Saunas have gained popularity in recent years, with many noteworthy people in pop culture and healthcare workers discussing their use of saunas. Although this may seem like a new craze, saunas have actually been around for over 2,000 years. Sauna is a Finnish word (pronounced sow-nah, not saw-nah), and simply means “bathhouse.” The earliest written description of the sauna dates back to the year 1112. Today there is estimated to be 2 million saunas in Finland (a country with a population of 5.5 million people). There are saunas in most apartments, homes, offices, and even restaurants (!), as I quickly found out upon moving here.
Here are just some of the many health benefits gained from sauna use:
In a Binghamton University study measuring weight loss and sauna usage, people who used an infrared sauna 3 times a week for 30 minutes dropped 4% body fat in 4 months, and people who used an infrared sauna 5 times a week for 20 minutes dropped 4% body fat in 2 months. Interestingly, those who used the sauna late in the day or in the evening lost more body fat than those who used it in the morning. The control group who didn’t use the sauna had no change in body fat. The researchers hypothesized that the increase in body temperature stimulates human growth hormone production, which led to the fat metabolism. Fascinating!
In 2007, a study was conducted on male distance runners and sauna usage. The study concluded that the runners’ plasma and red blood cell volumes increased after regular sauna use and the runners’ run time to exhaustion increased by 32% after sauna use.
The human growth hormone helps accelerate muscle growth for adults. In 1976, a Finnish team examined human growth hormones before and after sauna usage. The study concluded that human growth hormones were 140% higher after one sauna session.
In 2015, a study was published that researched the cardiovascular benefits of saunas. The study subjects were 2,315 Finnish men between the ages of 42-60. The study was conducted over the course of 20 years. The study found that men who used the sauna 2-3 times a week were 22% less likely to have sudden cardiac death. Additionally, men who used the sauna 4-7 times a week were 63% less likely to have sudden cardiac death and 50% less likely to die from cardiovascular disease.
That same study also found that men who used the sauna 4–7 times a week were at a 66% lower risk for dementia and a 65% lower risk for Alzheimer’s disease.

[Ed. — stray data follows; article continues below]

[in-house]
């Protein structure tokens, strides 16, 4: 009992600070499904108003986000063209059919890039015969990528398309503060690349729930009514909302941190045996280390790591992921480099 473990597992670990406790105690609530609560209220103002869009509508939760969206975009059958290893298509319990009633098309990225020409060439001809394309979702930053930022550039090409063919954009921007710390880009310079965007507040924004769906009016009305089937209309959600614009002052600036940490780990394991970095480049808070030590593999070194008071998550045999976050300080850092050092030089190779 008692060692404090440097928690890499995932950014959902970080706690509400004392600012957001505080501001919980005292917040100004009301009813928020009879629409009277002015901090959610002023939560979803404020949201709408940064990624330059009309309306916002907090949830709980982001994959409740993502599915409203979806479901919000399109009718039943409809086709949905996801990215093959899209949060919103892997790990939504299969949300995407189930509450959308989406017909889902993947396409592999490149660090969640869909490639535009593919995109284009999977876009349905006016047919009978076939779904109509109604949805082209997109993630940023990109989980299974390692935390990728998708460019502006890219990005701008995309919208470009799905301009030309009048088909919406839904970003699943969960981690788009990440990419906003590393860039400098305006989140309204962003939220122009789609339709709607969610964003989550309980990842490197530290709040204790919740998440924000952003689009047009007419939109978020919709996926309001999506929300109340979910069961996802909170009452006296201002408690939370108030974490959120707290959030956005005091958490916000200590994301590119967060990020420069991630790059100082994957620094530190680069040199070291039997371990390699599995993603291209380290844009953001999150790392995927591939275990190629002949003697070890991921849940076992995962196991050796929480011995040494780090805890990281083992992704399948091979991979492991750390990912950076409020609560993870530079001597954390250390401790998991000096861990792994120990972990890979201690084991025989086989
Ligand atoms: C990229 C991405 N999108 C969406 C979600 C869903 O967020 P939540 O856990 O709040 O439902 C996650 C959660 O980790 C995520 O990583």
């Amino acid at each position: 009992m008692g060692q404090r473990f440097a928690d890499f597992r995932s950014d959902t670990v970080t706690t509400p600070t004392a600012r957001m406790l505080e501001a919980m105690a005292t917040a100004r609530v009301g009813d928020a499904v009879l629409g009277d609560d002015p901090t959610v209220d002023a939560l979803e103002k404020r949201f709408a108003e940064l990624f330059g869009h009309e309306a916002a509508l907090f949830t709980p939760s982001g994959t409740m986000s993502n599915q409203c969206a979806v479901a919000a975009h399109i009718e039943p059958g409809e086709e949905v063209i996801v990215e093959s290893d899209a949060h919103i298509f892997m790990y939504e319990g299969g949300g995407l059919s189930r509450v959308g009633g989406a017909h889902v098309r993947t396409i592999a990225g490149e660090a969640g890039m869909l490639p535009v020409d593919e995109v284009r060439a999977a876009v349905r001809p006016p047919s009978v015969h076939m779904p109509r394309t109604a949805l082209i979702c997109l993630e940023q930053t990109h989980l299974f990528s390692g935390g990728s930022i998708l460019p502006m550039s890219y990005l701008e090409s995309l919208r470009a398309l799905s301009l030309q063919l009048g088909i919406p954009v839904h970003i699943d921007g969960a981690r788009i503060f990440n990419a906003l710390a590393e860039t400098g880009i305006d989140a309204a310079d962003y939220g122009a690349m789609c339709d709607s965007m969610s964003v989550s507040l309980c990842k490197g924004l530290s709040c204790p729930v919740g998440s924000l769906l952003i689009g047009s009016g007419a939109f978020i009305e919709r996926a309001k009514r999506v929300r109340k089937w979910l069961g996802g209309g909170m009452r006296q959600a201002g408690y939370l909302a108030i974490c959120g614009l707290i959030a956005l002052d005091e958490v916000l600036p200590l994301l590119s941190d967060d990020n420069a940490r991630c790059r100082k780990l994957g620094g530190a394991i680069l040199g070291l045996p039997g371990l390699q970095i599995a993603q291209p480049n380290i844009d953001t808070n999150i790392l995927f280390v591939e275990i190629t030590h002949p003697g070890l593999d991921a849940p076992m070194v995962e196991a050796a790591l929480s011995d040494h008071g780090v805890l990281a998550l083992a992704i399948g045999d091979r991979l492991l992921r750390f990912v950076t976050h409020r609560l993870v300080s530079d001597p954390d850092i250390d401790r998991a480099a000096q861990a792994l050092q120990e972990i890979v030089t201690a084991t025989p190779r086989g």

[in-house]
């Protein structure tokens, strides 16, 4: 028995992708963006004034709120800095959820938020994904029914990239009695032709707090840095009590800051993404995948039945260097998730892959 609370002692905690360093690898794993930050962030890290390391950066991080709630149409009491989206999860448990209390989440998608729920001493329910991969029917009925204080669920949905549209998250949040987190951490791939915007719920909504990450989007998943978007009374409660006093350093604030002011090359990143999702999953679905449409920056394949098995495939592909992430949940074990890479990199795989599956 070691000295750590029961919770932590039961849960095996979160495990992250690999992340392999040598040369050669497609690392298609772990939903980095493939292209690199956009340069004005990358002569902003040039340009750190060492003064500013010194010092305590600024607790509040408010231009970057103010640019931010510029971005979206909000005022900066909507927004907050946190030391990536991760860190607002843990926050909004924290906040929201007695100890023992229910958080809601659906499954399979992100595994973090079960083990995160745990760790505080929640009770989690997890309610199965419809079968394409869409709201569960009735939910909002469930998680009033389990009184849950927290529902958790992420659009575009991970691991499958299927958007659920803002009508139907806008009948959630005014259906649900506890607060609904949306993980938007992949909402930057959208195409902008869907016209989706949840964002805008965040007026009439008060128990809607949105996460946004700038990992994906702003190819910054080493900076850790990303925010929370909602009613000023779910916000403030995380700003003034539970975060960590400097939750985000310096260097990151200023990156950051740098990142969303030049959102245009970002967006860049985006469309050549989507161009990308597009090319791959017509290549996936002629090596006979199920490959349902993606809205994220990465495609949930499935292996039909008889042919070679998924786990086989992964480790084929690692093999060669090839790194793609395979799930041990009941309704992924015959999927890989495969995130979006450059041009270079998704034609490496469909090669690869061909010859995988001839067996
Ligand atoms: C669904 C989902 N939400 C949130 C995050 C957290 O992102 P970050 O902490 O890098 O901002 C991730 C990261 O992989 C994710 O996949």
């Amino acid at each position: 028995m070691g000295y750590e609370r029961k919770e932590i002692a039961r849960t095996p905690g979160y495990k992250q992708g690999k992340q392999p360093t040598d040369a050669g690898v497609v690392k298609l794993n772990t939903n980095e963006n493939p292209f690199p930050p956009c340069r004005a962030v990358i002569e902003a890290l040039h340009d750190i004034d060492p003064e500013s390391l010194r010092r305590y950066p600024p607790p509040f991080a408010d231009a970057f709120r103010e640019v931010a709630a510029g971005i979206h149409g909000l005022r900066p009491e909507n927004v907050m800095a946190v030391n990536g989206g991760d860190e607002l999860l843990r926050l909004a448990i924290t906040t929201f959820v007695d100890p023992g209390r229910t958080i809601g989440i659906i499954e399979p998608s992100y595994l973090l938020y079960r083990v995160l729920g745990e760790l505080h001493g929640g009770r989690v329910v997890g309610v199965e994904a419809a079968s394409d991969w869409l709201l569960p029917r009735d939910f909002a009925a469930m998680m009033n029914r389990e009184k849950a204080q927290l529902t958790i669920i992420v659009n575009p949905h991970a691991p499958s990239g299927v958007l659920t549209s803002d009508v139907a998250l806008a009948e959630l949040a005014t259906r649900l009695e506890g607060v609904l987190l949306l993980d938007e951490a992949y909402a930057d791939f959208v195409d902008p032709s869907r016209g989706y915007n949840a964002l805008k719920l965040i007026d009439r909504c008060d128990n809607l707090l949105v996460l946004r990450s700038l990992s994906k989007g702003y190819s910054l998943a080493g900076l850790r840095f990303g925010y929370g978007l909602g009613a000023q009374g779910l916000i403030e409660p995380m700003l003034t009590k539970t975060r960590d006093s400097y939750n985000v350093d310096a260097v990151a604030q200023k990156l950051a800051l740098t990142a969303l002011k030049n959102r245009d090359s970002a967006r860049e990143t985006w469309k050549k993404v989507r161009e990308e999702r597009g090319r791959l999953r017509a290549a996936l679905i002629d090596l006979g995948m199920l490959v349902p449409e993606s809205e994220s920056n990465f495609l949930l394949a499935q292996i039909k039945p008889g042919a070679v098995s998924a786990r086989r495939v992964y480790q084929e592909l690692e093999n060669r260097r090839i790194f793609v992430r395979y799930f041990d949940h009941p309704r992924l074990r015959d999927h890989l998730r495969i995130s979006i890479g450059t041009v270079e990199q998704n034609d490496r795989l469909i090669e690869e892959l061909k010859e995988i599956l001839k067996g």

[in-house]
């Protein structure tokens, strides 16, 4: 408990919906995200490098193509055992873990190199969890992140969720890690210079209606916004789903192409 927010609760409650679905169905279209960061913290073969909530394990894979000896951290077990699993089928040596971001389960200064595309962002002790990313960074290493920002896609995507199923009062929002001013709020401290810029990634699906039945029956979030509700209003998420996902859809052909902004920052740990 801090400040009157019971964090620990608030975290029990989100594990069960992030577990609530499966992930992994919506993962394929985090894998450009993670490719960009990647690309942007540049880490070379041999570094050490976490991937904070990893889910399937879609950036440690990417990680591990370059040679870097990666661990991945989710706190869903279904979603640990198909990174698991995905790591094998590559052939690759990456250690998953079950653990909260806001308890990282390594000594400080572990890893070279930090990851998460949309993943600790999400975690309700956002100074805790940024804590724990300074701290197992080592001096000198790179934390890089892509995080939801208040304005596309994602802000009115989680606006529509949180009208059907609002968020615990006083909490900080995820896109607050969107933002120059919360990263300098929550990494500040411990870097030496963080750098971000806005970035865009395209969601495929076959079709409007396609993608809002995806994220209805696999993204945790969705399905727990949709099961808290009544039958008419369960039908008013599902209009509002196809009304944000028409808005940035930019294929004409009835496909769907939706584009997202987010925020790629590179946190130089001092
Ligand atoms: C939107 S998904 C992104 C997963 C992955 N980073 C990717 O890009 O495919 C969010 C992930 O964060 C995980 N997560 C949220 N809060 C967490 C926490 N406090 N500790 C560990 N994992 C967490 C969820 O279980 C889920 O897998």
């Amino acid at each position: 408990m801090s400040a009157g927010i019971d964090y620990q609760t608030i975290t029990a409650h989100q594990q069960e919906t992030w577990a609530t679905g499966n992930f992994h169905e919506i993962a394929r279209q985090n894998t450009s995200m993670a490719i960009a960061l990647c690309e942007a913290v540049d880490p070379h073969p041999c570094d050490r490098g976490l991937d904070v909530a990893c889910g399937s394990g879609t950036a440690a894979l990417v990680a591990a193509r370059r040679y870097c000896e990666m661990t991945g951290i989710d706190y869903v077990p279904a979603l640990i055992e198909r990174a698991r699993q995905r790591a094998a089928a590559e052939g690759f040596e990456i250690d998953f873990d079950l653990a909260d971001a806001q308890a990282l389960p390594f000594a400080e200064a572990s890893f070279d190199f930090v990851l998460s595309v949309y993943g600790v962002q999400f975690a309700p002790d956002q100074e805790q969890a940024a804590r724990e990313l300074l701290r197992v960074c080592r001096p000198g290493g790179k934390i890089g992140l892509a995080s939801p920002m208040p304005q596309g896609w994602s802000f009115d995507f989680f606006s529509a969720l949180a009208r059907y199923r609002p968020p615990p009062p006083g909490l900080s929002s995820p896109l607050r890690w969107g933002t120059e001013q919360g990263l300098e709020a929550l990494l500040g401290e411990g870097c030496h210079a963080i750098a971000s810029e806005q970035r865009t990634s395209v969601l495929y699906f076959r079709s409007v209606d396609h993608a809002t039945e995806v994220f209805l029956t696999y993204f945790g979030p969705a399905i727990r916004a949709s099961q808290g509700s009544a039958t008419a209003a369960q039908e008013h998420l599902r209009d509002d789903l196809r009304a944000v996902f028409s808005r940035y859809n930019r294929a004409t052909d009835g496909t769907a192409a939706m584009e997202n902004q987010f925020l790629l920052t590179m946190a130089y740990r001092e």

A Canadian study examined the benefits of sweat secretion for the removal of heavy metals and chemicals in the human body. The study found that induced perspiration (a side effect of sauna usage) may be useful in eliminating toxic compounds in the human body.
In 2013, a study was conducted to investigate the effects of the Finnish sauna usage on white blood cells and cortisol levels on athletes and non-athletes. The study found that white blood cell count increased due to sauna usage. White blood cells help with fighting infections in the body. Increased white blood cell count can help strengthen and boost the immune system.
Since many of us do not have access to a sauna, especially due to the coronavirus, regular sauna usage can be challenging. Installing a sauna in your home can be rather expensive. If you are looking for cheaper alternatives to gain the health benefits of saunas here are a few options:
1. Portable sauna
When browsing on Amazon, a plethora of portable saunas can be found. The price of a portable sauna appears to start at around 120 USD.
Doing some vigorous resistance exercises while breaking a sweat can help you release natural heat shock proteins which are released during sauna usage.
3. Hot baths
A one-hour bath at 40°C (or 104°F) can mimic the effects of a sauna: lowering blood pressure, decreasing blood sugar, and increasing heat shock proteins.
If you are interested in more in depth knowledge on the use of saunas to prevent Cardiovascular and Alzheimer’s disease, check out this video.
Also by Angela: Why It’s Easier Than Ever To Be Vegan In Finland
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Photo: Anne Nygard via Unsplash